In 2018, voters voiced their strong support for the future of Eugene’s Parks and Recreation centers. Two short years later, the pandemic has shown how crucial these are for our physical and mental health and the importance of investing in our public spaces.
Parks and Recreation have been the backdrop for much of daily life in 2020, whether connecting with loved ones in a physically distant way, keeping body and mind healthy by exercising in nature or dropping the kids off for childcare and summer camp.
We have also played a pivotal role in addressing community-wide needs during this time, from sheltering the unhoused and distributing resources during the lockdown and providing space to peacefully protest racial injustices, to supporting wildfire evacuation and recovery relief efforts.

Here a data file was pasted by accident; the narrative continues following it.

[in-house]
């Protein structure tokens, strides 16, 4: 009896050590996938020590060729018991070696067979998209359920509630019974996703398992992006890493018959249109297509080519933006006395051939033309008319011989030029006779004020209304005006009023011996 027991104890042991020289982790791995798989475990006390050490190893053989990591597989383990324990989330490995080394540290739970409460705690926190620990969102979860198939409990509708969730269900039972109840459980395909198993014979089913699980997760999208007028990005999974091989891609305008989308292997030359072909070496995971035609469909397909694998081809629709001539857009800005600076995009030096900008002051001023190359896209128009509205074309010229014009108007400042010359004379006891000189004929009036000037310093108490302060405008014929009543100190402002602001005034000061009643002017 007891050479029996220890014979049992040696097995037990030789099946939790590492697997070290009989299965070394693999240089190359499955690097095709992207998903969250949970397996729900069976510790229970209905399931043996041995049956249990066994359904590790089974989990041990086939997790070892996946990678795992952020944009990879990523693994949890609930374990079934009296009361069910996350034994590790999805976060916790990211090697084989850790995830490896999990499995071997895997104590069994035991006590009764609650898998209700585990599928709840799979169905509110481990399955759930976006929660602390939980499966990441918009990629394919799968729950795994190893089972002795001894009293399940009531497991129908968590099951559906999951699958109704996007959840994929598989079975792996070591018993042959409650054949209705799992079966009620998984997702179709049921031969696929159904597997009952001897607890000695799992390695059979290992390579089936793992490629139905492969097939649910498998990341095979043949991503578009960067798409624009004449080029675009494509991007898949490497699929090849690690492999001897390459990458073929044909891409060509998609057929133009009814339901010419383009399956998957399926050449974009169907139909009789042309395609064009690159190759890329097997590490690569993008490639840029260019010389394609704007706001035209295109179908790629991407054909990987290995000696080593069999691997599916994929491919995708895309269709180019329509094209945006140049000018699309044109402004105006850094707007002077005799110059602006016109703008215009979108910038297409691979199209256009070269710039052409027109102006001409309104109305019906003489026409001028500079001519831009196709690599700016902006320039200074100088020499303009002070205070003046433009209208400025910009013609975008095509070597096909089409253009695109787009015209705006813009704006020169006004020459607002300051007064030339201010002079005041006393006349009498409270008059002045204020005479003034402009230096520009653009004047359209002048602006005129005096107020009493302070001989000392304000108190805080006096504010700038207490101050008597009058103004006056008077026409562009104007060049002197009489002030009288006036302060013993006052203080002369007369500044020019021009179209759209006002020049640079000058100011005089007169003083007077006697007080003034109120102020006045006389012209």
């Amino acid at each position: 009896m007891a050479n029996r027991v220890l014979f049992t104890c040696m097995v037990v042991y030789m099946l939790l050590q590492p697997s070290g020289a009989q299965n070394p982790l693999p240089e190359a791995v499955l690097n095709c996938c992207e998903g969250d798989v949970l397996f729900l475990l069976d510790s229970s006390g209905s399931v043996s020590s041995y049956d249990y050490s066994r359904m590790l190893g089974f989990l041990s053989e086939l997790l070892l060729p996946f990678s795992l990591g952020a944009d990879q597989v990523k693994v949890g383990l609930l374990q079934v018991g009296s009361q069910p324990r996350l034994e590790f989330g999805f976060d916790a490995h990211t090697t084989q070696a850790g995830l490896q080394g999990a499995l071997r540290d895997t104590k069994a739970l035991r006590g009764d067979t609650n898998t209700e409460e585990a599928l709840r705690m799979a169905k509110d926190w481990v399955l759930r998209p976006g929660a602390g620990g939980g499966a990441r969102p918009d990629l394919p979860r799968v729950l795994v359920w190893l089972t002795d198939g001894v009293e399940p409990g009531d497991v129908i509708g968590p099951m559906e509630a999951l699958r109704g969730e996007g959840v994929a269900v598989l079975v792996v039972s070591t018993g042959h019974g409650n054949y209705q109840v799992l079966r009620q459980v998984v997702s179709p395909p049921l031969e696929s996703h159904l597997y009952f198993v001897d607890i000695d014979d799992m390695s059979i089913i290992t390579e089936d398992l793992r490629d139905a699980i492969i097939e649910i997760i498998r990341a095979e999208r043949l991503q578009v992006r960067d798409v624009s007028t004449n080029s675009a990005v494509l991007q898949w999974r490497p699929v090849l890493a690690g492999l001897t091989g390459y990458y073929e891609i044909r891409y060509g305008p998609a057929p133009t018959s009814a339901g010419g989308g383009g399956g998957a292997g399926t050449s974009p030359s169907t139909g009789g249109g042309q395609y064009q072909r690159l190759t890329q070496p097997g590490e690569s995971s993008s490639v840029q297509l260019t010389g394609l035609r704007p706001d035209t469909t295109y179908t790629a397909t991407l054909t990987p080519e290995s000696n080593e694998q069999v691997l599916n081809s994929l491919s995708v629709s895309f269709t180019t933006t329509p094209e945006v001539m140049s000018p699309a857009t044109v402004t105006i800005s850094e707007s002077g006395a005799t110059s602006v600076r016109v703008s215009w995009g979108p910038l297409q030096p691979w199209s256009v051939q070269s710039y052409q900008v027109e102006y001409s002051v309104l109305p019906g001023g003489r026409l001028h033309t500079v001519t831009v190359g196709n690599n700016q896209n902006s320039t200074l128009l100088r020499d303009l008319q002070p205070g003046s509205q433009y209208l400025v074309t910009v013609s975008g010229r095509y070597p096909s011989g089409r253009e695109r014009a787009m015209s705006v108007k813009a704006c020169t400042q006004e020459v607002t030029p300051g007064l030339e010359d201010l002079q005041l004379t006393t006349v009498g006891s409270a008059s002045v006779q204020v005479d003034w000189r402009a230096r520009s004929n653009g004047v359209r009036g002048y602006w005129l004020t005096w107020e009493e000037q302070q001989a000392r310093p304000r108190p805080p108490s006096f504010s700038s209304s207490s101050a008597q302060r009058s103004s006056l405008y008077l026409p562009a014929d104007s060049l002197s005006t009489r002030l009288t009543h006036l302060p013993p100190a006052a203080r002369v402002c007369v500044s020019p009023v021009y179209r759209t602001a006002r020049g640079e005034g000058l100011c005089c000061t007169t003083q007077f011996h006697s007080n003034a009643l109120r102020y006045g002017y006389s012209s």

Below you'll read about the progress the City of Eugene has made on its promise to voters. With renovated pools and community centers and new parks coming online, it's an exciting time.
Download the full FY2020 Parks and Recreation Bond and Levy Annual Report.
A girl plays in a nature-scape at Sheldon Community Center this spring.
As parks and recreation emerged as a vital component to our personal and collective health and wellness throughout the pandemic, the funding from the levy became even more instrumental in meeting the increasing demands on the park system.
The levy is specifically targeted to:
- Improve routine maintenance of developed parks, natural areas and trails
- Increase safety and security and reduced illicit activity throughout the park system
A Parks and Open Space worker picks up trash at Brewer Park in northeast Eugene.
Progress toward meeting these goals has been achieved, despite budget reductions in other park maintenance funds, unprecedented camping in parks and a sharp increase in park and trail usage.
A survey conducted during the summer of 2020 shows that 73 percent of respondents feel the levy was completely or mostly worth the expense.